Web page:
Monday, July 20, 2015

Moving Beyond the Workbook: Getting Started

I thought I'd start a new blog series this week showcasing some ideas for moving beyond the workbook when teaching. I realize that this is really hard to do when you are a new teacher or new to a grade level. However, it's really worth the effort. I've seen much more growth from my students when not using a certain workbook page or reading an awful story in the basal. Because you know that most of them are pretty awful! 

So here's my schedule for the week: 

Monday - Getting Started
Tuesday - Amazing Apps
Wednesday - Would You Rather Questions
Thursday -  Singing with the Curriculum
Friday - Q and As

Okay, so first stop, how do I get started? When I looked at my objectives, I thought about a way that I could have students participate in the lesson without using a workbook or worksheet. Now don't get me wrong, I do use worksheets sometimes. I'm a big believer in less is more. If I do use a worksheet, I only make them do less than 10 problems if they understand the concept. There's no point in keeping them doing something they totally get. Instead I try to move them beyond that concept. If they don't understand, I reteach the concept in a small group or individual setting (if possible) because the worksheet isn't really helping them anyway.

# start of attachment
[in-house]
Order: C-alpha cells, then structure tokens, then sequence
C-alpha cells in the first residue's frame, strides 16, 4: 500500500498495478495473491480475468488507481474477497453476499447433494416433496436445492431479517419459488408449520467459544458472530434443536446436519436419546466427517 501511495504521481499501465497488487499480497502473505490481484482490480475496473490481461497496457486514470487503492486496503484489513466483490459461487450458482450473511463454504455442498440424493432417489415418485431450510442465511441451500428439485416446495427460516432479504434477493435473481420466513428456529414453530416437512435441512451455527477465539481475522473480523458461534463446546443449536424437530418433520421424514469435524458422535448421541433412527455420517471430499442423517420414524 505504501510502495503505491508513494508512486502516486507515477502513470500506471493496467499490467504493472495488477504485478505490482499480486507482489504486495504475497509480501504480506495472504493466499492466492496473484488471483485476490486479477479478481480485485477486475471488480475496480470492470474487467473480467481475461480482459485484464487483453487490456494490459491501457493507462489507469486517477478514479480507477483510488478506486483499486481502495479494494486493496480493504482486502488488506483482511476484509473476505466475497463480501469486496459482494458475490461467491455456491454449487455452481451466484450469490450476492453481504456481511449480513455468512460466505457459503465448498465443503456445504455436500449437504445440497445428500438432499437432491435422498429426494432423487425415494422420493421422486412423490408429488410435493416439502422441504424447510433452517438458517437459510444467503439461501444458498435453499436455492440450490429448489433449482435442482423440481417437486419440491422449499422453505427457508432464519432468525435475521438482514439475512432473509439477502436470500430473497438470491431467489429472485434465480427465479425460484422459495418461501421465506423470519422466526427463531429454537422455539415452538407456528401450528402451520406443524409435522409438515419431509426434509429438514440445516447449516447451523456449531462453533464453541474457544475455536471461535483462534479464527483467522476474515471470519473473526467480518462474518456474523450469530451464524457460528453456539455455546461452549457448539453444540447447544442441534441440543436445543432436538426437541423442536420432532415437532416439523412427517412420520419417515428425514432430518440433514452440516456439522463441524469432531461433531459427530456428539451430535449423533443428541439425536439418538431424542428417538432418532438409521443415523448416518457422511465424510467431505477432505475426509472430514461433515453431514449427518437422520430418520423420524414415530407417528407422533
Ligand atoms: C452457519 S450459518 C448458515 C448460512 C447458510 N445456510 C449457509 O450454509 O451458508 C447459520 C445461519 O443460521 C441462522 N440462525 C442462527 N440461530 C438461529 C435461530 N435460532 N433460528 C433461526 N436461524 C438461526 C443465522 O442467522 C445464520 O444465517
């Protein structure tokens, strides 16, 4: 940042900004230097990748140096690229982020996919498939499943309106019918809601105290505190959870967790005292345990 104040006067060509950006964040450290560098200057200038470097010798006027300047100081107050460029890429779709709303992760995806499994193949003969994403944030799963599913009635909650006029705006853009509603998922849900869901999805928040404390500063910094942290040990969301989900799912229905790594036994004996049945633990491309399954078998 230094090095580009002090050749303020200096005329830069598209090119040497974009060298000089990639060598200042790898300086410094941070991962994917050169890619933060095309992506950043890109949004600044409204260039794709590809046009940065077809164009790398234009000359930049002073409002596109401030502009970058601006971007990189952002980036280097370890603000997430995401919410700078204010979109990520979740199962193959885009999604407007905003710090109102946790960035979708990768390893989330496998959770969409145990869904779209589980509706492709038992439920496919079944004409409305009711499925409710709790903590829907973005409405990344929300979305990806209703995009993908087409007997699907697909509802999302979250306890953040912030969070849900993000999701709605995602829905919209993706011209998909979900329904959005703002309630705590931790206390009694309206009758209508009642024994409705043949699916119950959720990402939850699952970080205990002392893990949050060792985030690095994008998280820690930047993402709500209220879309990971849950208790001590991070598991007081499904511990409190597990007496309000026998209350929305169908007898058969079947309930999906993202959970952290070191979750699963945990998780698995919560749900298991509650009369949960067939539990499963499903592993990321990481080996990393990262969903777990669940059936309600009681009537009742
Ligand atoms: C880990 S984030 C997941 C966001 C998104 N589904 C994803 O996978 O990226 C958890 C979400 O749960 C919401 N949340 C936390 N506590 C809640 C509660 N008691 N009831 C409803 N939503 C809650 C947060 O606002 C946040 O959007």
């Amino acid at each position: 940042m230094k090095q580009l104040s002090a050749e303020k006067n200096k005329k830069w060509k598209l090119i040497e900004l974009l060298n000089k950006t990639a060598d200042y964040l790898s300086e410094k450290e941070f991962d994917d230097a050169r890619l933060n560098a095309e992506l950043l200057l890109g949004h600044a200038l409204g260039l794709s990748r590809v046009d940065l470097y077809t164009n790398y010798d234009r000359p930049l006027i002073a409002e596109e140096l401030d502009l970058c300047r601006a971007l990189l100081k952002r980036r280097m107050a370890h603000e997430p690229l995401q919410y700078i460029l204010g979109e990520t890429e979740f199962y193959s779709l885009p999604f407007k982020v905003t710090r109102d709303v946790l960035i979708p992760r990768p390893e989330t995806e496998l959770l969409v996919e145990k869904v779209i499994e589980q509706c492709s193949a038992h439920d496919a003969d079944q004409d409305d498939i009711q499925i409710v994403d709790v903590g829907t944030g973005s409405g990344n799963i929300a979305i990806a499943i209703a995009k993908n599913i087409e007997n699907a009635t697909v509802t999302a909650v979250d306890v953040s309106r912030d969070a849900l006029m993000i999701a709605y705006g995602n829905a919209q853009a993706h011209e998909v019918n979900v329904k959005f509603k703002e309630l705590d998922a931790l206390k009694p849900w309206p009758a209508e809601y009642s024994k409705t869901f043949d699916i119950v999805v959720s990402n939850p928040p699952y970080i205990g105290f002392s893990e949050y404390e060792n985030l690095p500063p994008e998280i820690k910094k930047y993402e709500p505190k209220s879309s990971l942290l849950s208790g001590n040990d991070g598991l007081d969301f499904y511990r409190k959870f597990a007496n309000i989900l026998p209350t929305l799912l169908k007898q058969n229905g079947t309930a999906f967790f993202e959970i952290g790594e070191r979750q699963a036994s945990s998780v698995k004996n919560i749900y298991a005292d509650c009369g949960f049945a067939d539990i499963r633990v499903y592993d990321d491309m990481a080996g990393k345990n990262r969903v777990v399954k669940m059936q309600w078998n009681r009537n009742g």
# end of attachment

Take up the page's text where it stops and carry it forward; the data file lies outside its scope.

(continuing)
One thing I've done to change my teaching is focus more on small groups and less on whole group teaching. I found this quote on Dr. Nicki's Guided Math Blog that totally made me think.

“When a teacher tries to teach something to 
the entire class at the same time, chances are,
one third of the kids already know it,
one third will get it, 
and the remaining third won’t get it. 
So two thirds of the children are wasting their time.”
~Lillian Katz

Isn't that so true? I think back to pretty much all my classes and I think about all the time that I've wasted trying to teach all the children the same way using a workbook. It's just not good enough! 

I found these great questions from Wonder Teacher to ask yourself when you are thinking about removing a worksheet from your lesson. It's not realistic to do this for every lesson but if you come up with some ideas that you can constantly use to replace a workbook or worksheet, you will be set. I hope my next blog posts this week give you some great ideas to add into your teaching this year.

So tomorrow I'm going to focus on some Amazing Apps you can use to replace those boring workbooks.

Also, if you have any questions for me to answer on Friday, please email me at or leave me a comment below. I'll try to answer all questions on Friday.

Just a reminder to enter my giveaway for a $50 gift card to Erin Condren. Click here to enter.


  1. So glad I found this today! We start back to school in 2 weeks and I have been pondering the changes I want to make with our ELA block. I NEED to get this settled or I'm not going to get any sleep! Thanks for sharing!

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